One is that the chart doesn’t say how the data range intervals are determined – are they equal counts? Are they based on a ‘natural break’ in the way the data is distributed? It’s not possible to be confident that they portray the situation with either public transport or cars in as objective a way as possible.
Another shortcoming is that a mere three categories is very limiting. If you live in Sunbury (say), the chart says you can drive to between 3% and 25% of metropolitan jobs within 40 minutes. That’s an enormous range – a factor of more than eight between the lowest and highest values. It’s essentially a useless piece of information. And the maps give a misleading impression of how many Melburnians live in areas with the poorest accessibility. There are very large areas on the fringe that have a tiny population e.g. there is a 9 km wide greenbelt between Melton and Caroline Springs. Much of the outer north east is a catchment area.
Yet even with these technical flaws, there is some intriguing information. For example, the majority of the population can access no more than 2% of metropolitan jobs within 40 minutes travel by public transport. Read the rest of this entry »
In an interesting article on Crikey, Guy Rundle riffs off the Borders bankruptcy to ask if technological change will inevitably destroy local strip shopping centres:
The whole centrality of the shop is changing. It is no longer a necessary place, and so the high street no longer acts as the spatial core of a community. At some point a whole series of mainstream shops will succumb to insufficient, intermittent demand. Everyone will want to know they are there, but no-one will use them enough.
Whether Borders succumbed to poor management, competition from e-commerce, the dead hand of the parallel importing restrictions, or the fall-off in consumer spending, there’s no question that the nature of shopping is changing profoundly.
For example, I bought my first lot of ten novels from Amazon back in 1994 and have purchased many more books from various on-line retailers since. Whenever I have the option, I now download e-books to read on my e-reader in preference to hard copies.
I started home-banking in 1994 and now visit the bank maybe four times a year max (I hate being paid by cheque!). My wife and I have bought so much stuff on eBay we have Turquoise Star status. The household increasingly downloads movies via T-Box rather than hire DVDs and all our music is purchased through iTunes. We book our travel on-line and even negotiated the purchase of a car over the net.
Guy Rundle foresees that these sorts of changes will extend to the local supermarket and beyond, driven by improvements in on-line ordering and home delivery. I expect that once the public has confidence the problems with e-commerce – like affordable and secure home delivery and safe payment systems – have been overcome, many people will surely choose to use their time for higher value activities than routine consumer shopping.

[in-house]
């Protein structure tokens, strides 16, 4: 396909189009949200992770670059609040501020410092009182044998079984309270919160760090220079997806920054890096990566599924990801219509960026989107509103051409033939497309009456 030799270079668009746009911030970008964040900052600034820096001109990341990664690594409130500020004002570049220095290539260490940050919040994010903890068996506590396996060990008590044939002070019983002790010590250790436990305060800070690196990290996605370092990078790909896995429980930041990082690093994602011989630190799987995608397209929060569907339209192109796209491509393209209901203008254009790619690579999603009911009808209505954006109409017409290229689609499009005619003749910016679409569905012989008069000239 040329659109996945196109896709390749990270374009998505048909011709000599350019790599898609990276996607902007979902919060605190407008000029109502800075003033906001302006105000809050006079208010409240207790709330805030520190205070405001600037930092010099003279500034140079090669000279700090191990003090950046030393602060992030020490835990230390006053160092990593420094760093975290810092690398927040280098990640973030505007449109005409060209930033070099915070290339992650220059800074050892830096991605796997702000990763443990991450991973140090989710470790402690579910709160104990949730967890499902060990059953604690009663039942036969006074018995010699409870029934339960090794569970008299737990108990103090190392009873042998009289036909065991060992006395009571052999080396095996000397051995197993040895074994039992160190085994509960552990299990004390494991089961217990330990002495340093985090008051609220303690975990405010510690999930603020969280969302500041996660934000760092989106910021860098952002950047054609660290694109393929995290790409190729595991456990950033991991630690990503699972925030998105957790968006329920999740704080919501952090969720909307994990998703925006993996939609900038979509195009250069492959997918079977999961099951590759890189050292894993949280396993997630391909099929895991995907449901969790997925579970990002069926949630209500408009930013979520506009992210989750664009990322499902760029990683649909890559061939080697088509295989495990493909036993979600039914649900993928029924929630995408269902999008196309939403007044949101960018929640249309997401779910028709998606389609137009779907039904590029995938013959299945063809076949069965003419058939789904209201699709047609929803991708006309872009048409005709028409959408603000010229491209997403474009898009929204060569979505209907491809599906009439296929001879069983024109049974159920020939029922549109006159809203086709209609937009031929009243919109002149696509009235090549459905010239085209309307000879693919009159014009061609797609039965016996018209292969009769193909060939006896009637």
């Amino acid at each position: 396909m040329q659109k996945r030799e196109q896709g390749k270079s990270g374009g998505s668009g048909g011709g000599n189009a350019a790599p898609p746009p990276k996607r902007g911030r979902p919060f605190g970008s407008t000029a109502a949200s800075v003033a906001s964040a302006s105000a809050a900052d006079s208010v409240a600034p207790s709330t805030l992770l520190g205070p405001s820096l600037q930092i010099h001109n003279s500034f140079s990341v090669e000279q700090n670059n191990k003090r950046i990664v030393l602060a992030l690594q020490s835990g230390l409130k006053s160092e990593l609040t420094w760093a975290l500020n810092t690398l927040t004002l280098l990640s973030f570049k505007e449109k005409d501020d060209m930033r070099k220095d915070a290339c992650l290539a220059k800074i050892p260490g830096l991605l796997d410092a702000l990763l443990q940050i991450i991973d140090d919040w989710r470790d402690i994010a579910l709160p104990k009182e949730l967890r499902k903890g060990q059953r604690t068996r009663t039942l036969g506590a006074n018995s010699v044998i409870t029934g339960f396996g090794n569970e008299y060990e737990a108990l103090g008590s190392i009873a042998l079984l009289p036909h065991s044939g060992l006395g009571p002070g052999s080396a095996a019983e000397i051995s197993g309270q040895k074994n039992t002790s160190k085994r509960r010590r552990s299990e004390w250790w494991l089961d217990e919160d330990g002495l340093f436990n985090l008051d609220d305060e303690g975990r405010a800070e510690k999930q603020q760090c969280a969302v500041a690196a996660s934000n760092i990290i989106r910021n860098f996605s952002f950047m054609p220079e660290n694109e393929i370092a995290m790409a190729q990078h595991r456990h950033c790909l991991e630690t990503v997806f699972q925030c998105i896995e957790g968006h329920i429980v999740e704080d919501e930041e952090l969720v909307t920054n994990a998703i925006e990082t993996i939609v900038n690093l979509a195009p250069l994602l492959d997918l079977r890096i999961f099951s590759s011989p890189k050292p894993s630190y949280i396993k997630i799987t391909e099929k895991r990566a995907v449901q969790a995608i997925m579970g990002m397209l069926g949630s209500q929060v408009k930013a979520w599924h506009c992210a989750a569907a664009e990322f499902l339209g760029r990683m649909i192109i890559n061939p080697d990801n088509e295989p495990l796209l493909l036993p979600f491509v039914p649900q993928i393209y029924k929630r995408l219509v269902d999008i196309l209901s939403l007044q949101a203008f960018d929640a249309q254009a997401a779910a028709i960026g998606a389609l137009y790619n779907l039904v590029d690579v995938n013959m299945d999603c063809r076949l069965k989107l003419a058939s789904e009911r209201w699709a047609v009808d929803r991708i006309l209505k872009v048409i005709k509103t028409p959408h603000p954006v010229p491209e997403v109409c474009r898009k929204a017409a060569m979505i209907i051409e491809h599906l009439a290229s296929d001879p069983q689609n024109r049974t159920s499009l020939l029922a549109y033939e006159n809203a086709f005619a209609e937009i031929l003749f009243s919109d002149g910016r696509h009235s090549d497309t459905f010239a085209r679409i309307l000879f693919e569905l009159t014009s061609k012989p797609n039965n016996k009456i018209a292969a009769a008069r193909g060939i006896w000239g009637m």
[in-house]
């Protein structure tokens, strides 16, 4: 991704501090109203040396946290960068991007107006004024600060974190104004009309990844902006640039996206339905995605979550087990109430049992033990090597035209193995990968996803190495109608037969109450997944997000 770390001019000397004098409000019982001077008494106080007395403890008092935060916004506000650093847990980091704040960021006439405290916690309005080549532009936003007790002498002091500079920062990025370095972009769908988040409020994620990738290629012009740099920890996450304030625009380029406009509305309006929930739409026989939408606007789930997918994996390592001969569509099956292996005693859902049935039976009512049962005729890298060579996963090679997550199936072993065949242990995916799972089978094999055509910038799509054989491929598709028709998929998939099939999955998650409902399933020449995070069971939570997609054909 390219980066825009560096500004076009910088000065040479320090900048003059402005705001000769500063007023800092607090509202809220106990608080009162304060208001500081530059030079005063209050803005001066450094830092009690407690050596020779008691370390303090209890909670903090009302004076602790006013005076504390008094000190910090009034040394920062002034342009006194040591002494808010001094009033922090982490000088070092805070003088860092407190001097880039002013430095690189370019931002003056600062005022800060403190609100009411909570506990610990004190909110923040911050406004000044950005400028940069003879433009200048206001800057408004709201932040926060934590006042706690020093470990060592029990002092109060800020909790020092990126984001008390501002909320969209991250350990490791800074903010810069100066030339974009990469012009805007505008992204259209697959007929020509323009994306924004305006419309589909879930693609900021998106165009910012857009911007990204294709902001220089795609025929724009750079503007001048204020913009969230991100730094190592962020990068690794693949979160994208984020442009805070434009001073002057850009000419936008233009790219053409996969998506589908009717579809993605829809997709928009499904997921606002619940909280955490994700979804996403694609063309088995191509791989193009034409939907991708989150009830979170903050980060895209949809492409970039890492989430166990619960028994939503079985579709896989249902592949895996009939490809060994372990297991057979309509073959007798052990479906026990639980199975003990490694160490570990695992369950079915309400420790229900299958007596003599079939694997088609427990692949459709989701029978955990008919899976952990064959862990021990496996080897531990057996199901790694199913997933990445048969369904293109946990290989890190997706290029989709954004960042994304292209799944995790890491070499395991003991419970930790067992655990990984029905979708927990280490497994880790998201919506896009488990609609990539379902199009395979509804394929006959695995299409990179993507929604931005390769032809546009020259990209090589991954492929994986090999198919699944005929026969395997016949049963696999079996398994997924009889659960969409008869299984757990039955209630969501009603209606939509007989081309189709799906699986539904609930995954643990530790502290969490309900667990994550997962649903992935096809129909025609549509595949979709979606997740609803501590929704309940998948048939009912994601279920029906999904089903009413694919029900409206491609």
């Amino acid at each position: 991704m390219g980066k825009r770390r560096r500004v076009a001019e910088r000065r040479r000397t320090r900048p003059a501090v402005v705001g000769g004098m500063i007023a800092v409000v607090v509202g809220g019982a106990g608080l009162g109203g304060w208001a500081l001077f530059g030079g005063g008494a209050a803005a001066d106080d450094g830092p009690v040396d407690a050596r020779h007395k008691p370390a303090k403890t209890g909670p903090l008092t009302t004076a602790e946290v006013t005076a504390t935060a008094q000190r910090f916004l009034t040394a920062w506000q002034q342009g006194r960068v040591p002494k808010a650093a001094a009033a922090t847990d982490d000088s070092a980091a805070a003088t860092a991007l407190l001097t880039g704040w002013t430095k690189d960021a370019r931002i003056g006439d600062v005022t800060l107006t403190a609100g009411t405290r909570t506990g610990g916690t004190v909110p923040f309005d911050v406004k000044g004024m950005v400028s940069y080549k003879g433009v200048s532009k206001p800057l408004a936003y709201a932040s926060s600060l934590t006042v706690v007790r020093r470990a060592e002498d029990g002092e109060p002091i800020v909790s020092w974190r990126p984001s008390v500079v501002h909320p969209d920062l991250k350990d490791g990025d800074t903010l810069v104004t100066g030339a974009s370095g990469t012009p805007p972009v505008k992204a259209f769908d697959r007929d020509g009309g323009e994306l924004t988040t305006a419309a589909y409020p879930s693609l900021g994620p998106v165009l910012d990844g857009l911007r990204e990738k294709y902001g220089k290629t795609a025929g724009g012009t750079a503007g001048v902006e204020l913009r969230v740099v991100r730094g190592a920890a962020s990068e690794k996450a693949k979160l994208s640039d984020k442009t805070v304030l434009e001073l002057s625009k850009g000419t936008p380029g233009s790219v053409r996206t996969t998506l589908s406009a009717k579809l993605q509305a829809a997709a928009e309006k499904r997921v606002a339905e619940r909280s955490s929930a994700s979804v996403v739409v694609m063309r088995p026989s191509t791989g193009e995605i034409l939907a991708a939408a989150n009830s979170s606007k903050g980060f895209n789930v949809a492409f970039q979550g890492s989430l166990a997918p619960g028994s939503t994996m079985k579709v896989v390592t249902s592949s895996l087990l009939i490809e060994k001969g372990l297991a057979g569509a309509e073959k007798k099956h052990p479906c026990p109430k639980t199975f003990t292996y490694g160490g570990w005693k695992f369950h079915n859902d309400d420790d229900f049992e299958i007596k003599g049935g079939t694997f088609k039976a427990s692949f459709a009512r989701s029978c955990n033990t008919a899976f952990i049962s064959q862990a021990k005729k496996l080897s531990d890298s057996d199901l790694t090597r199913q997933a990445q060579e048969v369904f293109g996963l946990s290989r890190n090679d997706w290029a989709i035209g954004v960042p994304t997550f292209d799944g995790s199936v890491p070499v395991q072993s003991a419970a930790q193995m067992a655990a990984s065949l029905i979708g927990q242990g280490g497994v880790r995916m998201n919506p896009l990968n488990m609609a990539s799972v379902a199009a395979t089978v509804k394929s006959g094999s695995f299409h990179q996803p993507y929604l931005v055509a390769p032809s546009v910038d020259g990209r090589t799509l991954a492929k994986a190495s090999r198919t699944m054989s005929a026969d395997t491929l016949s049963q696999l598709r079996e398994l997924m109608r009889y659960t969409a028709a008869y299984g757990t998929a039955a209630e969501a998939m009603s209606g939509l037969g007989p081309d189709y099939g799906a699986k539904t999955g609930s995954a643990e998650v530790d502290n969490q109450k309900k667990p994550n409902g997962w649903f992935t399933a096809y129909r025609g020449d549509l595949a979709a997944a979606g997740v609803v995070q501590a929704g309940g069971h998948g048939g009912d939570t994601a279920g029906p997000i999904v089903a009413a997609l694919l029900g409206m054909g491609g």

Mr Rundle fears that if the boring but essential services like supermarkets are lost to the high street, then specialist stores like bookshops that rely on passing trade from ‘anchor tenants’ will also go under. He says:
The wider question, in terms of future life, is how we will sustain any form of public spatial life at all – as the last shared, necessary space dissolves
I don’t think the high street is in any imminent danger. It’s likely to change but I doubt it will die. Not all the changes will necessarily be bad. Read the rest of this entry »
The Age breathlessly headlines the Government’s proposals for the redevelopment of Fishermans Bend as Premier Ted Baillieu’s “inner city housing revolution”. Planning Minister Matthew Guy says the area will evolve as ”Australia’s first inner-city growth corridor”.
Whoa there! I think it might be time for a relaxing cup of tea and a lie down. Let’s put these claims in perspective.
According to Mr Guy, the area under consideration is 200 Ha. That’s quite a bit smaller than the 41,000 Ha expansion of the Urban Growth Boundary approved last year.
Mr Guy also says the area is going to be developed over a 20-30 year time frame. If its total capacity is the 10,000 to 15,000 dwellings estimated by the Chief Executive of the Property Council, Jennifer Cunich, that’s at most 750 additional dwellings per year on average, and as few as 333 per year.
Just to put that in context, 42,509 dwellings were approved in the metropolitan area in the 12 months ending on 30 September 2010. Ms Cunich is quoted as saying even that’s less than we need – she says there’s a shortfall of 6,000 homes per year across the State.
While the redevelopment of Fishermans Bend is important, the claim that it’s a ‘revolution’ is hyperbole.
Likewise, the Minister’s claim that Fishermans Bend will be a ‘growth area’ – a term usually used to refer to massive outer suburban release areas – is more than a trifle exaggerated. Consider that 17,000 new dwellings were approved in Melbourne’s (outer) Growth Area municipalities in the year ending September Qtr 2010.